The main topics here are electro- and magnetostatics, their interplay in electromagnetism and wave phenomena that lead to optics.


Coulomb's law and the first Maxwell equation.

Electric Field of Point Charges

Two point charges are fixed in a coordinate system. Charge $q_1$ is at position $\textbf r_1 = (x_1,y_1)$ and charge $q_2$ lies at $\textbf r_2 = (x_2,y_2)$.

  1. Calculate the resulting electric field $\textbf E$ for this system at an arbitrary point $\textbf r \neq \{\textbf r_1, \textbf r_2\}$!  

    Since Maxwell's equations are linear equations, you can use superposition.

  2. Find the point $\textbf r_0=(x_0,y_0)$ where the electric field vanishes!

Electric Field of Point Charges (2)

Two point-like charges $q_1$ and $q_2$ are located at $\textbf r_1=(0,0,a)$ and $\textbf r_2=(0,0,-a)$.

  1. Write down the charge density $\rho(\textbf r)$ of this arrangement and calculate the total charge by integrating over it!  

    $Q = \int \text d^3\textbf r\, \rho(\textbf r)$.

  2. Calculate the electric field $\textbf E(\textbf r)$ at an arbitrary point $\textbf r \neq \{\textbf r_1, \textbf r_2\}$! What is the electric field along the $x$-axis ($y=z=0$) for (i) $q_1=q_2$ (ii) $q_1=-q_2$?  

    Use superposition.

  1. Calculate the force that $q_1$ is applying on $q_2$!  

Two Spheres

A sphere of radius $R_0$ lies at the center of a coordinate system. At a point $\textbf a$ within the sphere lies another sphere of radius $r_0$ ($r_0<R_0$), such that the smaller sphere is completely within the greater sphere ($|\textbf a|+r_0\le R_0$). The volume within the two spheres is filled with a constant charge density $\rho_0$.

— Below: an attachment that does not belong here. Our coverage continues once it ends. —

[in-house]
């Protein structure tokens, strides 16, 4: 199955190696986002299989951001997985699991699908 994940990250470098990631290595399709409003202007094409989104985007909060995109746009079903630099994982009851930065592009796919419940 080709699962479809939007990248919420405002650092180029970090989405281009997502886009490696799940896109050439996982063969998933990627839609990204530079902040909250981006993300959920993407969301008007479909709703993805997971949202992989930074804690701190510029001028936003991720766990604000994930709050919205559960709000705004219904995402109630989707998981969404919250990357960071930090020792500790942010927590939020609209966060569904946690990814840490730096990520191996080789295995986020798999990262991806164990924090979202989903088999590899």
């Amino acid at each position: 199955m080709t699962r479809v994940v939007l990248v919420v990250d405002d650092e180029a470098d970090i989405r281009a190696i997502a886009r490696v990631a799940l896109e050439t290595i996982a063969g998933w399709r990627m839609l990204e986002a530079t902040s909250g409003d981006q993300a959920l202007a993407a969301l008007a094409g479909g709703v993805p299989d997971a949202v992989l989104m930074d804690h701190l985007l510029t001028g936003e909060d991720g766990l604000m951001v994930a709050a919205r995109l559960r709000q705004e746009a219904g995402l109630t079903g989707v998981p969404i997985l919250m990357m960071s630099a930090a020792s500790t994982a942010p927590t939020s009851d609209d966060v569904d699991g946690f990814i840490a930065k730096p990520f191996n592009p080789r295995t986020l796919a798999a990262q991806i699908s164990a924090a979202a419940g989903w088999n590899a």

Calculate the electrostatic potential $\phi(\textbf r)$ and the corresponding electric field $\textbf E(\textbf r)$ for the volume within the smaller sphere, where there is no charge.  

Use superposition: one sphere with charge density $\rho_0$ and one with charge density $-\rho_0$.

Electric Field of a Point Charge

For a point charge $q$ at the origin of the coordinate system, the electric field is given by $\textbf R(\textbf r) = \frac{1}{4\pi\epsilon_0} \frac{q}{r^2}\frac{\textbf r}{|\textbf r|}$.

  1. Show that $\nabla \cdot \textbf E = \frac{q}{\epsilon_0}\delta^{(3)}(\textbf r)$!  

    Treat $r=0$ and $r\neq 0$ separately.

  2. Show that $\nabla\times \textbf E = 0$!  

    For $r=0$, write the curl as $$\nabla\times \textbf E = \lim\limits_{V\to 0}\int\limits_{\partial V}\text d\textbf f \times E,$$where $\partial V$ is the boundary of the volume $V$ and $\text d\textbf f$ is an infinitesimally small element on the boundary of $V$ such that the normal vector $\textbf f$ point outwards. Bonus points for proving this equation (Hint: use the volume of a small cube, such that the normal vectors point in $x$, $y$ and $z$ direction and assume that the vector field in question is smooth)!